Fit to be Tried
There are too many smart and monied equipment companies in golf not to level the playing field when it comes to the limitations imposed by golfs governing bodies. Already we are approaching those limits, across the board, in moment of inertia, coefficient of restitution and clubhead size.
The golf ball and the golf club shaft still offer something of a new frontier. But eventually all the best club makers will have arrived in the same chapter, if not on the same page.
And when that inevitable relative parity arrives, it is my opinion that the technological battleground in equipment will be in dynamic fitting.
All of which is why I arrived at the PGA of Americas Learning Center IN Port St. Lucie, Fl. Thursday to get a look at one companys current state of the art TECHNOLOGY. And its why I asked an expert, Gene Powell about my theory.
What weve done for the touring pros for years is going to become more commonplace for the amateurs, he told me.
Powell is the Manager of Operations & Technology and a PGA Certified Instructor at the Learning Center. And he patiently put me through my paces at his facility on something called the Motion Analysis Technology by TaylorMade (MATT).
TaylorMade is in the forefront of making dynamic fitting available and affordable to the general public. The goal, Powell said, is to match the ability of players to perform with the ability of the equipment to perform.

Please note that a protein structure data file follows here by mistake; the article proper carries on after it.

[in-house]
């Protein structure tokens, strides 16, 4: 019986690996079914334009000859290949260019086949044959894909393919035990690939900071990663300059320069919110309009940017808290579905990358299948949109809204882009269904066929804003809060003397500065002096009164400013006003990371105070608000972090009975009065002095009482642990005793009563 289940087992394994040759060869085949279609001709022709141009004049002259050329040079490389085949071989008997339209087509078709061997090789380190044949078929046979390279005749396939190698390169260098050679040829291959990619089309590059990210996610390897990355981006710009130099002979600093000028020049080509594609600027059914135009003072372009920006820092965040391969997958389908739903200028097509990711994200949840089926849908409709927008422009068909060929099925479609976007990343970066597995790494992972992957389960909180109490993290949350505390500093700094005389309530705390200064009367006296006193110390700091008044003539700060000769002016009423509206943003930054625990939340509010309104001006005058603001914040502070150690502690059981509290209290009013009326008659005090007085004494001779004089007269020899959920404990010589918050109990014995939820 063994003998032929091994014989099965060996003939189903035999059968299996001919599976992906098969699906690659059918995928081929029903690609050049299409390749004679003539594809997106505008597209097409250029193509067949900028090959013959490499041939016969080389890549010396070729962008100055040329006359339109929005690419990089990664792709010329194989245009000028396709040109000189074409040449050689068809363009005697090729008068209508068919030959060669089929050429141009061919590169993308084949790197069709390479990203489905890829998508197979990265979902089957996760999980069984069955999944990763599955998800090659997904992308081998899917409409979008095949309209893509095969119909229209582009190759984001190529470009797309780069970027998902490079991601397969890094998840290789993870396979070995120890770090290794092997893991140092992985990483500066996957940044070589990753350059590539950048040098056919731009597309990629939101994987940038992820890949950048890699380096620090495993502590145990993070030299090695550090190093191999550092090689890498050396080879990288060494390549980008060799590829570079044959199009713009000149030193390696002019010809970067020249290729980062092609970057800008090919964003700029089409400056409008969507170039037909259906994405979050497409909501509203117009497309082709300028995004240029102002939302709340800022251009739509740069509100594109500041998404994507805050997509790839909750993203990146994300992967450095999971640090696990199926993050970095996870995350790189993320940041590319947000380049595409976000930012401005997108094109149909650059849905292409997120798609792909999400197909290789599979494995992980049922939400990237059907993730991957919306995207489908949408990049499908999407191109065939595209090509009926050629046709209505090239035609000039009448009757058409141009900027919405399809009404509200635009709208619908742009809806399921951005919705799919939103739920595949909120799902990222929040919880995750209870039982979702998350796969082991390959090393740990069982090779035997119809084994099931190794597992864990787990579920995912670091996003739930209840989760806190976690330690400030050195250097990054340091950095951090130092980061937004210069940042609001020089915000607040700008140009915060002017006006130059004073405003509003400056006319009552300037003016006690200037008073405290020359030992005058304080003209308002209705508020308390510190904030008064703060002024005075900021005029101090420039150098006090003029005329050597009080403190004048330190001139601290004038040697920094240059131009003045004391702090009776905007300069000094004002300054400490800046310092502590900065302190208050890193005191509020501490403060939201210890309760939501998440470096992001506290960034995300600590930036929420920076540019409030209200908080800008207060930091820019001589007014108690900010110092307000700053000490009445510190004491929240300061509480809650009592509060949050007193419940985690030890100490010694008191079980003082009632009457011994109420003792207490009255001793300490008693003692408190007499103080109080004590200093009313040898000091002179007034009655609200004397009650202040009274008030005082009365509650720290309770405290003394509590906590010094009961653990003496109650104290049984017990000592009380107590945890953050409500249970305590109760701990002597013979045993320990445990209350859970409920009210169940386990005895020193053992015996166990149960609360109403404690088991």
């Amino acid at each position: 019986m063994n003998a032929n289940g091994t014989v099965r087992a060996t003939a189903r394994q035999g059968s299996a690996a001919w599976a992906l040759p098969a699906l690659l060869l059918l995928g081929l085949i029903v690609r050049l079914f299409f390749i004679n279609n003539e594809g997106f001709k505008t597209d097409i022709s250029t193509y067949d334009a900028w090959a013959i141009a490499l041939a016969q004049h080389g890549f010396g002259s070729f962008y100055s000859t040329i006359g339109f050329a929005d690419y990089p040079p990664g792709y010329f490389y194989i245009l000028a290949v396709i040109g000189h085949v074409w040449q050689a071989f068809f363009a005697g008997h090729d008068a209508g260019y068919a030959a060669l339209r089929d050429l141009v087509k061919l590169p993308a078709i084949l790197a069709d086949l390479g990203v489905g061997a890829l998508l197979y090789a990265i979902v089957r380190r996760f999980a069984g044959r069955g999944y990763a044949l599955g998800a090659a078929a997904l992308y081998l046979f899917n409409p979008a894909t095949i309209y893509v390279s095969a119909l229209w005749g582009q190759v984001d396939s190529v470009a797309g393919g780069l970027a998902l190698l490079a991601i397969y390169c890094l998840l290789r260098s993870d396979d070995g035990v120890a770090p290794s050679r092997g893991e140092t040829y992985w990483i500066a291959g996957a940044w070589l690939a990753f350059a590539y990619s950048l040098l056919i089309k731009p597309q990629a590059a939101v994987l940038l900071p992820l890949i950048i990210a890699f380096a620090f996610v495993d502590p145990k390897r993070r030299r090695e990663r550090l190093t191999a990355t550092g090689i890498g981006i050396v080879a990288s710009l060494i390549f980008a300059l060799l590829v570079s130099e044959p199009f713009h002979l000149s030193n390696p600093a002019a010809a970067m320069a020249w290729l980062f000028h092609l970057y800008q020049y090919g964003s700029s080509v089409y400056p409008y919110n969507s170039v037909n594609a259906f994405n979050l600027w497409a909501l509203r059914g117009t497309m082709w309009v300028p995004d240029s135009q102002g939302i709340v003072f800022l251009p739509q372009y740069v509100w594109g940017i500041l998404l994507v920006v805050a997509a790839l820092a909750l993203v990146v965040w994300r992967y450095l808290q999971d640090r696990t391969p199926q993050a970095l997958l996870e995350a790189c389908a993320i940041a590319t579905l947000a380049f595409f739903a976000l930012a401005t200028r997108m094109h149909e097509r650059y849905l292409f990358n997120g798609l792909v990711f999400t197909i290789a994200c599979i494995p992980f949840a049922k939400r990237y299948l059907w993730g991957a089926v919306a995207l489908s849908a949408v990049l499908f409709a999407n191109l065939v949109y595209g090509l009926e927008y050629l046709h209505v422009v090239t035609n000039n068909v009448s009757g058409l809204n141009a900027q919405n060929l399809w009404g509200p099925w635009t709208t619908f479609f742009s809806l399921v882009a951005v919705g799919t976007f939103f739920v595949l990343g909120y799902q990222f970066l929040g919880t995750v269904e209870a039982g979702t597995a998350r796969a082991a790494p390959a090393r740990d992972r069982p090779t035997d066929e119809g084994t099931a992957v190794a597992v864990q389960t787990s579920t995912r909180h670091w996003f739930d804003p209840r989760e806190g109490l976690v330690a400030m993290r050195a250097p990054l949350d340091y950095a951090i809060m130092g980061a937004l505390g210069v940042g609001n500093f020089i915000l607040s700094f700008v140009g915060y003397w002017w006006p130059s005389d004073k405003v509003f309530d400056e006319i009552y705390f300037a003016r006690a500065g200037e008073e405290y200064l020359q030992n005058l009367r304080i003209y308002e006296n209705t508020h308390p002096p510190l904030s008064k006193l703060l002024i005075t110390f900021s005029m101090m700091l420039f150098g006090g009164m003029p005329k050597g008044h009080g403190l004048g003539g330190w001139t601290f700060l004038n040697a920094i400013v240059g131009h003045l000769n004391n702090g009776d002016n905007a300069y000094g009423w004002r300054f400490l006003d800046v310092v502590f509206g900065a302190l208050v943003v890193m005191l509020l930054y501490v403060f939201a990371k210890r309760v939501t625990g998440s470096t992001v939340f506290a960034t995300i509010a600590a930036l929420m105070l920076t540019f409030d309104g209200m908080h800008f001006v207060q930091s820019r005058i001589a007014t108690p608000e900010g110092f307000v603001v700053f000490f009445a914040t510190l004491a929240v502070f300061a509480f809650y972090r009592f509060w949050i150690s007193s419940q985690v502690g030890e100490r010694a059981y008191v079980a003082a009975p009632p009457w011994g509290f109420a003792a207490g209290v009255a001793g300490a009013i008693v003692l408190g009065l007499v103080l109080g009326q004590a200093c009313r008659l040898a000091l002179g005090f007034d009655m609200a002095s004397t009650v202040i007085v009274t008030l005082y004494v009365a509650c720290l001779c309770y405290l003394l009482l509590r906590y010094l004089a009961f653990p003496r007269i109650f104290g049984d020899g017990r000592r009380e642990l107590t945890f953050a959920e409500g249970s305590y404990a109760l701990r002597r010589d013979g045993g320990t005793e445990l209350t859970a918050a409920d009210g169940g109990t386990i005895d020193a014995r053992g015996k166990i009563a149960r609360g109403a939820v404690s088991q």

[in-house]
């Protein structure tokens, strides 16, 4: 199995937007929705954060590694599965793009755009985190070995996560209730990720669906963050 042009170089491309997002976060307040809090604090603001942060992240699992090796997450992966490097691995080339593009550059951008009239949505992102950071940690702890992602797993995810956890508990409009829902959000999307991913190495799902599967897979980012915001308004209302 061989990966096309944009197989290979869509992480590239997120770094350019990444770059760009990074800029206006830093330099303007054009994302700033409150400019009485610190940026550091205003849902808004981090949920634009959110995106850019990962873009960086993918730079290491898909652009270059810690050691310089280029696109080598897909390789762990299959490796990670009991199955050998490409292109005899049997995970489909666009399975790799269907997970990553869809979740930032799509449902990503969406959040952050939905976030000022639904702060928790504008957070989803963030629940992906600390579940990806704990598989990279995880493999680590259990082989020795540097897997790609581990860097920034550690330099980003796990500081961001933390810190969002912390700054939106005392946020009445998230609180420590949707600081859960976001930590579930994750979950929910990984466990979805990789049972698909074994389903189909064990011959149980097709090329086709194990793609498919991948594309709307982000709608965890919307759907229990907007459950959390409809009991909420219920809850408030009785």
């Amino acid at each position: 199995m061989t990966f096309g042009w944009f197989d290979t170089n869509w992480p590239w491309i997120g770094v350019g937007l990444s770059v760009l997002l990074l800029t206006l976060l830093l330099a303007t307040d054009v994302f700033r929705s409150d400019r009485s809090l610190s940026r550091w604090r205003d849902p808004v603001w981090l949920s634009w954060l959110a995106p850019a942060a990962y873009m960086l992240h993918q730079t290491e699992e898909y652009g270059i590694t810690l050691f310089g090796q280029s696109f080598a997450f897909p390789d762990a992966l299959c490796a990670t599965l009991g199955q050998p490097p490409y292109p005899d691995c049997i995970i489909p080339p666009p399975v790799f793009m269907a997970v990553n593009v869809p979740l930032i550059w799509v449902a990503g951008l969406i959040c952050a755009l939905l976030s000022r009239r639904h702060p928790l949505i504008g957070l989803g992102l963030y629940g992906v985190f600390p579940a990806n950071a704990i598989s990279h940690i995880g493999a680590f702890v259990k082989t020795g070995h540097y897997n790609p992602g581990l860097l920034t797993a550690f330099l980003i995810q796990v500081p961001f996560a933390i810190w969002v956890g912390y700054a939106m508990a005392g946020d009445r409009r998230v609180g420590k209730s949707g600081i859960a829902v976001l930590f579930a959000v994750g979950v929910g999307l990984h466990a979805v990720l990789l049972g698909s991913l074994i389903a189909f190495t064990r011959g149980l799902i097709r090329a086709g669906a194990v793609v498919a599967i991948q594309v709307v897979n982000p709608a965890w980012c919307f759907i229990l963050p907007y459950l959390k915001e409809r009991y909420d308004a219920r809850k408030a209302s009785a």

Its simple, really. In theory, there is a set of golf clubs that perfectly fits Tiger Woods. And somewhere there is a set of golf clubs that perfectly fits Joe Duff, 16 handicap.
Joe Duff still has to swing the club. And Joe Duff will swing the club better if he works on his flexibility in the gym and his game on the range. But Joe Duff will never succeed with Tigers optimum set and vice versa.
Which brings us back to MATT. Using multiple high-speed cameras MATT gathers and distills important swing information. The result is an animated three-dimensional computer image of your swing from every conceivable angle. The result is also a data-driven personal club recommendation.
It takes about an hour. And the charge is $50 for a driver fitting and $50 for an iron fitting. TaylorMade currently has more than a dozen MATT performance labs scattered across the globe from Dubai to Japan to Portland, Oregon.
For a higher price, people like Gene Powell will also combine a fitting with a golf lesson. Video equipment enables the teacher, in this instance, to compare the students swing and positions with the swings and positions of the best players in the world. MATTs teaching companion is called the Motion Reality Golf System.
This ability to over-lay and compare, with exact measurements, allows the charting of movement changes, says Rick Martino, the Director of Golf Instruction at the Learning Center. In addition to the science, the system is user friendly and the students have fun watching their motions.
I can attest to that. Swinging a club, hooked wirelessly into the video equipment, I was especially interested at the end of the hitting session to view the computer data and images on a screen and discuss the results with Powell. I learned, among other things, that my ball speed is that of an avid golfer. And that MATT recommends for me a light shaft weight in a custom shaft and a tip flex of medium stiff.